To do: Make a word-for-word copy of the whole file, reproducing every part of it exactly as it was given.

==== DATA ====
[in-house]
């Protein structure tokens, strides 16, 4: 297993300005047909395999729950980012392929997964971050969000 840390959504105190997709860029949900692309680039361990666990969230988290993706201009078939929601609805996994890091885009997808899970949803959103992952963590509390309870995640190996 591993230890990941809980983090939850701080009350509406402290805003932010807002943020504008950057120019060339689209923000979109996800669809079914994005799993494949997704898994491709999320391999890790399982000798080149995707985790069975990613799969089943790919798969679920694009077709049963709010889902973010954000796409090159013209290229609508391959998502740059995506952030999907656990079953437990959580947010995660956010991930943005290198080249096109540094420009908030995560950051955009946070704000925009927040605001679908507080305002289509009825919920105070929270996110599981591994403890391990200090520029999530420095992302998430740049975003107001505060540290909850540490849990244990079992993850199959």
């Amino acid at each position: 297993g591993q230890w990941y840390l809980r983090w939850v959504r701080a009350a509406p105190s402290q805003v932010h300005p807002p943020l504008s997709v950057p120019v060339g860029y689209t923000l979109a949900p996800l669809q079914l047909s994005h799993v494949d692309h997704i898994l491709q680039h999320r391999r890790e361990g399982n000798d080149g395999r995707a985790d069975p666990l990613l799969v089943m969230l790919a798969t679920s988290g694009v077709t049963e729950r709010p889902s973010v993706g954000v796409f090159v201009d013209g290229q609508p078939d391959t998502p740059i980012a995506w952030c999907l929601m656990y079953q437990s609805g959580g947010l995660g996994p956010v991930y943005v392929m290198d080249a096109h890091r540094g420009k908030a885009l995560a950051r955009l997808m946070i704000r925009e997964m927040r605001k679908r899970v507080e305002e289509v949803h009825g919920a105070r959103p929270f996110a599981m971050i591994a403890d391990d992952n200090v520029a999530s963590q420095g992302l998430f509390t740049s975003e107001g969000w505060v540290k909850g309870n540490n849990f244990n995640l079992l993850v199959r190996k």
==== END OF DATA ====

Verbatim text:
[in-house]
């Protein structure tokens, strides 16, 4: 297993300005047909395999729950980012392929997964971050969000 840390959504105190997709860029949900692309680039361990666990969230988290993706201009078939929601609805996994890091885009997808899970949803959103992952963590509390309870995640190996 591993230890990941809980983090939850701080009350509406402290805003932010807002943020504008950057120019060339689209923000979109996800669809079914994005799993494949997704898994491709999320391999890790399982000798080149995707985790069975990613799969089943790919798969679920694009077709049963709010889902973010954000796409090159013209290229609508391959998502740059995506952030999907656990079953437990959580947010995660956010991930943005290198080249096109540094420009908030995560950051955009946070704000925009927040605001679908507080305002289509009825919920105070929270996110599981591994403890391990200090520029999530420095992302998430740049975003107001505060540290909850540490849990244990079992993850199959």
């Amino acid at each position: 297993g591993q230890w990941y840390l809980r983090w939850v959504r701080a009350a509406p105190s402290q805003v932010h300005p807002p943020l504008s997709v950057p120019v060339g860029y689209t923000l979109a949900p996800l669809q079914l047909s994005h799993v494949d692309h997704i898994l491709q680039h999320r391999r890790e361990g399982n000798d080149g395999r995707a985790d069975p666990l990613l799969v089943m969230l790919a798969t679920s988290g694009v077709t049963e729950r709010p889902s973010v993706g954000v796409f090159v201009d013209g290229q609508p078939d391959t998502p740059i980012a995506w952030c999907l929601m656990y079953q437990s609805g959580g947010l995660g996994p956010v991930y943005v392929m290198d080249a096109h890091r540094g420009k908030a885009l995560a950051r955009l997808m946070i704000r925009e997964m927040r605001k679908r899970v507080e305002e289509v949803h009825g919920a105070r959103p929270f996110a599981m971050i591994a403890d391990d992952n200090v520029a999530s963590q420095g992302l998430f509390t740049s975003e107001g969000w505060v540290k909850g309870n540490n849990f244990n995640l079992l993850v199959r190996k």